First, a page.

The Pros and Cons of Using Binaries and Spectrums in Discussing Childhood Trauma

by Chaya Grossberg


To voice experiences of oppression or inequality, there is sometimes an apparent need to speak in binaries or spectrums that might not be entirely fair or ultimately honest. Yet these binaries such as white/black, rich/poor, and male/female have cultural relevance and reality. My purpose in naming and discussing a binary isn’t to divide people further, but rather to bring them closer together in understanding, and to validate the experiences of the ones on the lower end of that particular pole. Everyone has been on the top and bottom of some kind of social polarity in life. Using the knowledge of how each one feels, we can, I hope, topple the structures that tell us we need to be quiet when we are on the bottom, or that we need to put others down to pull ourselves up, or that we need to do things that aren’t in alignment with who we are to “get ahead” or dominate others.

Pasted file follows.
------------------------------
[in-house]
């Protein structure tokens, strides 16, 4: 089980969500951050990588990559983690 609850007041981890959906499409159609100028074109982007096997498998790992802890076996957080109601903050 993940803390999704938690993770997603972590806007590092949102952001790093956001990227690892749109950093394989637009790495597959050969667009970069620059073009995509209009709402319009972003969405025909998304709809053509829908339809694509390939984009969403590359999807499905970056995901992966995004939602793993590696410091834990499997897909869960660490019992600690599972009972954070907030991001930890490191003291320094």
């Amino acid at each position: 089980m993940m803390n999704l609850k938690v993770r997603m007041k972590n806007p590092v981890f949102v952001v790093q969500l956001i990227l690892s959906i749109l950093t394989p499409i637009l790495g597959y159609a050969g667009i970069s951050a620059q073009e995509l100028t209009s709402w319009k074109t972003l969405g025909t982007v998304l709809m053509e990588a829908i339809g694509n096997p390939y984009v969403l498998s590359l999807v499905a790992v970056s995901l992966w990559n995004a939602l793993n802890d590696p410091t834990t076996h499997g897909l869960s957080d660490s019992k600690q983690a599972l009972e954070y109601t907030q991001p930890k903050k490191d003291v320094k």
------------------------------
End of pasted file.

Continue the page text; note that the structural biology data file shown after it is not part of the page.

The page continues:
I suppose it is part of the human condition to think about the privileges we didn’t have, and while we hear a lot about gender, race and class privilege, there are invisible types of privilege that are just as weighty, and one is the privilege of having grown up in a family where you felt safe. In American culture and my generation I know several dozen people who were raised by parents who stayed happily together, weren’t violent, didn’t yell much and basically treated them with respect most of the time. These folks didn’t have to take care of either of their parents, so they got the irreplaceable experience of being kids when they were kids. They got to be immature, bratty and out of control without severe repercussions. Their parents basically got along and supported each other, and when they didn’t, they still were not violent with one another or their children.